Madison Weiss is a higher education policy analyst for the Center for American Progress. Prior to joining CAP, she served as the senior policy associate on federal accountability at The Institute for College Access & Success.
Some lawmakers have recently attempted to undermine higher education institutions by targeting a crucial yet often overlooked process — accreditation. Policymakers must understand what accreditation entails and how it is being attacked in order to effectively protect it.
As the U.S. Department of Education prepares for a high-level rulemaking process next month to discuss this very mechanism, there’s no time to waste.
Think of accreditation as a university’s gold stamp of approval. It means an institution has been through a rigorous peer-review process and met quality standards required by the Education Department. It’s a process long enshrined in federal law and reaffirmed under the Higher Education Act.
It’s a high-stakes matter: Colleges and universities can’t grant their students access to federal aid without a recognized accreditor’s backing. The process is meant to serve as a crucial endorsement for students that prevents subpar institutions from taking advantage of them.
Despite these intended effects, lax federal oversight means accreditors haven’t always shielded students from predatory programs. And unfortunately, the Trump administration weakened regulations in 2019, making it easier for colleges to short-change students without jeopardizing their access to federal funds.
However, the importance of accreditation as a watchdog for higher education cannot be overstated, and the improvement of the system — rather than its dismantling — is essential. Beefing up the federal review of accreditors will ensure their approval is a trustworthy signal of quality.
Yet accreditation is under attack.
Over the summer, Florida Gov. Ron DeSantis sued the Biden administration over the federal government’s reliance on accreditors. DeSantis alleges accrediting agencies are unaccountable and should not have control over Florida's public universities.
The complaint doubled down on DeSantis’s criticism that accreditors may force particular ideological agendas on institutions — a clear dog whistle for his grim campaign to erase LGBTQ+ identities and historically accurate history lessons from school grounds.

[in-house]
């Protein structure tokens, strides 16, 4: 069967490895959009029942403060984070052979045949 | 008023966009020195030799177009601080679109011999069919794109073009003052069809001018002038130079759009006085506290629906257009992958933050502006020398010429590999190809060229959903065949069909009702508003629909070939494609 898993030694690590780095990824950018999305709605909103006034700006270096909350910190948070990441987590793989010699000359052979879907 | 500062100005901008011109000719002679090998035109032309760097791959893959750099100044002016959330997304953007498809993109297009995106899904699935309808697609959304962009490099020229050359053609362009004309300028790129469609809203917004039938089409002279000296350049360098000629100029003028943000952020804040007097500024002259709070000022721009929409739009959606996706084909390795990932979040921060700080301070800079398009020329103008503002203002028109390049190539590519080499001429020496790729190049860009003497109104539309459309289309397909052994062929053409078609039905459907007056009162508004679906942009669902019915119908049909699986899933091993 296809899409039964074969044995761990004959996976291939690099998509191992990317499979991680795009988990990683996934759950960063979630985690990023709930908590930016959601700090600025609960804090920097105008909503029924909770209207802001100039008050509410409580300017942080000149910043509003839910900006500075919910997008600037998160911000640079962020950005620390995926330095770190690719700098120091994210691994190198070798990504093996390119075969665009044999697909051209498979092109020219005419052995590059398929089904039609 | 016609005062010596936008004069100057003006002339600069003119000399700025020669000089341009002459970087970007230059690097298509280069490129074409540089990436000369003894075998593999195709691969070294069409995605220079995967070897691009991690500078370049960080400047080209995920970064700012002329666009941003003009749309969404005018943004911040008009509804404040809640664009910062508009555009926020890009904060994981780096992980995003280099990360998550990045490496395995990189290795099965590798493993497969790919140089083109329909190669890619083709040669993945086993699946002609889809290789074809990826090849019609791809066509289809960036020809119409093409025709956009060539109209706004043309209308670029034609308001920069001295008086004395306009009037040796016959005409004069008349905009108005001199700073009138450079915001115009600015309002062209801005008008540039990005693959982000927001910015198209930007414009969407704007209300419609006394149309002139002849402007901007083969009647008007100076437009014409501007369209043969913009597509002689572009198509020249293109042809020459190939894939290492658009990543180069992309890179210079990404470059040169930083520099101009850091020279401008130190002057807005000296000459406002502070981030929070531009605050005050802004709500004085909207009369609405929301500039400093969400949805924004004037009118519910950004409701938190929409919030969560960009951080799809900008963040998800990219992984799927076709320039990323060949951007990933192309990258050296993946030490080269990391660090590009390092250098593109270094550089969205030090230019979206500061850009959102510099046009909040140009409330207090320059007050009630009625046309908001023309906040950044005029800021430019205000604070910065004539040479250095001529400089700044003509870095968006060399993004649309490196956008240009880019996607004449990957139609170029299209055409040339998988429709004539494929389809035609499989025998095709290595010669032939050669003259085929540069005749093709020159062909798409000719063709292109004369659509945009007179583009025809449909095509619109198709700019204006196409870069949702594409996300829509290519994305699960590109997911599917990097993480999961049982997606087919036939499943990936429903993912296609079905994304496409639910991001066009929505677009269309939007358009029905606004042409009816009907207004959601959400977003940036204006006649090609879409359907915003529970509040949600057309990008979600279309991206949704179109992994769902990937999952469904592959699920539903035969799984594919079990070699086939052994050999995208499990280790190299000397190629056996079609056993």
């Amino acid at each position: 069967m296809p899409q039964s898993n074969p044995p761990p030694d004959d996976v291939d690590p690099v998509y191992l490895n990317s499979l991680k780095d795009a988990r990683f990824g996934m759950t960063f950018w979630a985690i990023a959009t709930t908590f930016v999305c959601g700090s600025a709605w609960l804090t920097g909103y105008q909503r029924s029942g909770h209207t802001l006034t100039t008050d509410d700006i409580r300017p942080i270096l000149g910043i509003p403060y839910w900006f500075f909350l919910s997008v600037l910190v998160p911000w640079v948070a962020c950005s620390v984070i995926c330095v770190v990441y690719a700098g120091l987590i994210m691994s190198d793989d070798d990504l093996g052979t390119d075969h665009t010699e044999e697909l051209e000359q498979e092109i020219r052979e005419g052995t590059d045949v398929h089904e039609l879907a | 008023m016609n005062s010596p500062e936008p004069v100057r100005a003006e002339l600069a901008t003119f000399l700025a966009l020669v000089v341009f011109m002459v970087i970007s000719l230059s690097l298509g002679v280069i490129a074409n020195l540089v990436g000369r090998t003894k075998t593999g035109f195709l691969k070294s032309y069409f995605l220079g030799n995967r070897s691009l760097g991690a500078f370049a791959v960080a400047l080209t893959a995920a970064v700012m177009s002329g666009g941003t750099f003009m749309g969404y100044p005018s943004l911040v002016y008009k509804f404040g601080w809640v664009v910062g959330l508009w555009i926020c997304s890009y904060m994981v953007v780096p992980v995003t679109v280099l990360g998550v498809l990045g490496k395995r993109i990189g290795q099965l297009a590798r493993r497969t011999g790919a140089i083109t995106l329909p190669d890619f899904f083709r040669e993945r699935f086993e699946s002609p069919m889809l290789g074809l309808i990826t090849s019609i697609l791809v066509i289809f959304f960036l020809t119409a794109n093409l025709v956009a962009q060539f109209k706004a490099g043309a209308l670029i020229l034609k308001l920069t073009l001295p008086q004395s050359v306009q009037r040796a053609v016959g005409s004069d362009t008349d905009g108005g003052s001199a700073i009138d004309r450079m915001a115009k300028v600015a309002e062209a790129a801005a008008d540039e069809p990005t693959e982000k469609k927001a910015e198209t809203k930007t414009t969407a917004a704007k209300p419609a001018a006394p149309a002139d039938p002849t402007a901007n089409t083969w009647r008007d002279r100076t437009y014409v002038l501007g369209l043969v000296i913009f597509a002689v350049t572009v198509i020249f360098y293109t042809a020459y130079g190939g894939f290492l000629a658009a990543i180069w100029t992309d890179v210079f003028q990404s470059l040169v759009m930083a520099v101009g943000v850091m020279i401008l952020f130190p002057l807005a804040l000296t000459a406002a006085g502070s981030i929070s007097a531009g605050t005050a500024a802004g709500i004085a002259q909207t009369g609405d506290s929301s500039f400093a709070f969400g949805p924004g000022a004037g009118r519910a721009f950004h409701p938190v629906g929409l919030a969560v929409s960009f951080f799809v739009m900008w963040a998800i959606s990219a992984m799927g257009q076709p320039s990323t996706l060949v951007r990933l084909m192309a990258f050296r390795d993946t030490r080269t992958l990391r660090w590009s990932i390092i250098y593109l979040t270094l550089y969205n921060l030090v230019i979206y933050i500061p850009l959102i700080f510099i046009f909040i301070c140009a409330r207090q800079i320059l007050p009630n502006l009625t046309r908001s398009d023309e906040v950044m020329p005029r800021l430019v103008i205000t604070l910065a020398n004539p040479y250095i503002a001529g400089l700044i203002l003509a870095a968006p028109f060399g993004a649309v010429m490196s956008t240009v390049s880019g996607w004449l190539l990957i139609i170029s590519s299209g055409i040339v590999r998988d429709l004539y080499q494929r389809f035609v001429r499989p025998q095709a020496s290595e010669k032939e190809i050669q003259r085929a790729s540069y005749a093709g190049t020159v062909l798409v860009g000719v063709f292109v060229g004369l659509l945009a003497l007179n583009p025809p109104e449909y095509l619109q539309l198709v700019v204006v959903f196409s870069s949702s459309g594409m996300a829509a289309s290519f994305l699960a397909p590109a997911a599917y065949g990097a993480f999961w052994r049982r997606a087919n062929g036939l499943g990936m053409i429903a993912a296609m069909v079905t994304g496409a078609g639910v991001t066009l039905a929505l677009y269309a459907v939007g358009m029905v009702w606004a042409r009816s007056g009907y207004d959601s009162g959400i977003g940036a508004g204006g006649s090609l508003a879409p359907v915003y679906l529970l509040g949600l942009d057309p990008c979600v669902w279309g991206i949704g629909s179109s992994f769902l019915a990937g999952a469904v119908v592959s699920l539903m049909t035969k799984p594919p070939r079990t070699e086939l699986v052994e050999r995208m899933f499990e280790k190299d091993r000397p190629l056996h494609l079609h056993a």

In reality, the lawsuit is a flagrant attempt to weaken oversight, as the result Florida seeks — to strip these agencies of their authority — will do nothing to address unaccountable accreditors.
The lawsuit came after Florida’s Legislature passed a bill last year requiring public colleges to switch accreditors each cycle. In early October, North Carolina followed Florida’s lead by passing a similar law.
In practice, this means North Carolina colleges must obtain a new accreditor every 10 years or so. This time, the law passed quickly and quietly, begging the question — should education advocates in other vulnerable states be concerned they might be next?
These recent attacks on accreditation are dangerous.
Florida and North Carolina’s new laws will heighten the costly, bureaucratic hurdle colleges must face to keep access to federal funds rather than address unaccountable accreditors with whom they claim to take issue.
But the Biden Administration’s Education Department has the opportunity — and the power — to address the faults in the system that led to the landscape we find ourselves in today.
The federal rulemaking panel that meets next month to revise college accreditation regulations must revitalize the process and the government’s oversight of it.
This is the only way to ensure colleges and universities maintain the high educational standards students deserve. Recent attacks on accreditation from some lawmakers may be rooted in reasonable complaints about a lack of accountability, but their solutions pose a dire threat to students and the nation’s postsecondary institutions.
Strengthening accreditation, rather than dismantling it, must be the path forward.